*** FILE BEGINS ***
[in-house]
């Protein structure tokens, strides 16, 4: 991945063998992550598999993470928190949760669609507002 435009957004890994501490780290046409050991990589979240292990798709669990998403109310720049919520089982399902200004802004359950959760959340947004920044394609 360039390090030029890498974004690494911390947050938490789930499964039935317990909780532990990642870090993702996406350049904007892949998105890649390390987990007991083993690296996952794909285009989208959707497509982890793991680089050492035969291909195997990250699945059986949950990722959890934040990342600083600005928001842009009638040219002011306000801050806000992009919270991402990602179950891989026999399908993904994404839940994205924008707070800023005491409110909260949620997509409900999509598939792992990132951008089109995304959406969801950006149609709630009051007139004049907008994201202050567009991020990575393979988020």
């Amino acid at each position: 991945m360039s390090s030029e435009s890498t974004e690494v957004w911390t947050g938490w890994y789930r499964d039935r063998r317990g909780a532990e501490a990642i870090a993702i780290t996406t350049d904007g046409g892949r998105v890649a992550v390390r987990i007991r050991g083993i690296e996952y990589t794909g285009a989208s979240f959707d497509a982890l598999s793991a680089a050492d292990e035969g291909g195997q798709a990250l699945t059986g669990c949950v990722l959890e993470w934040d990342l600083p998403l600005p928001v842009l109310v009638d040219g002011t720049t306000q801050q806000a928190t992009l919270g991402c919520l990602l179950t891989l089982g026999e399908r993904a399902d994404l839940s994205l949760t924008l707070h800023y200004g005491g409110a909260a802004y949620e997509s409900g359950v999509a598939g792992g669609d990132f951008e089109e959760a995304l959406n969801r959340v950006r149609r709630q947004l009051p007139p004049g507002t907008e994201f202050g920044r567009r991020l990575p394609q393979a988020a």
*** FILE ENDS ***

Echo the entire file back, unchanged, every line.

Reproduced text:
[in-house]
């Protein structure tokens, strides 16, 4: 991945063998992550598999993470928190949760669609507002 435009957004890994501490780290046409050991990589979240292990798709669990998403109310720049919520089982399902200004802004359950959760959340947004920044394609 360039390090030029890498974004690494911390947050938490789930499964039935317990909780532990990642870090993702996406350049904007892949998105890649390390987990007991083993690296996952794909285009989208959707497509982890793991680089050492035969291909195997990250699945059986949950990722959890934040990342600083600005928001842009009638040219002011306000801050806000992009919270991402990602179950891989026999399908993904994404839940994205924008707070800023005491409110909260949620997509409900999509598939792992990132951008089109995304959406969801950006149609709630009051007139004049907008994201202050567009991020990575393979988020």
């Amino acid at each position: 991945m360039s390090s030029e435009s890498t974004e690494v957004w911390t947050g938490w890994y789930r499964d039935r063998r317990g909780a532990e501490a990642i870090a993702i780290t996406t350049d904007g046409g892949r998105v890649a992550v390390r987990i007991r050991g083993i690296e996952y990589t794909g285009a989208s979240f959707d497509a982890l598999s793991a680089a050492d292990e035969g291909g195997q798709a990250l699945t059986g669990c949950v990722l959890e993470w934040d990342l600083p998403l600005p928001v842009l109310v009638d040219g002011t720049t306000q801050q806000a928190t992009l919270g991402c919520l990602l179950t891989l089982g026999e399908r993904a399902d994404l839940s994205l949760t924008l707070h800023y200004g005491g409110a909260a802004y949620e997509s409900g359950v999509a598939g792992g669609d990132f951008e089109e959760a995304l959406n969801r959340v950006r149609r709630q947004l009051p007139p004049g507002t907008e994201f202050g920044r567009r991020l990575p394609q393979a988020a």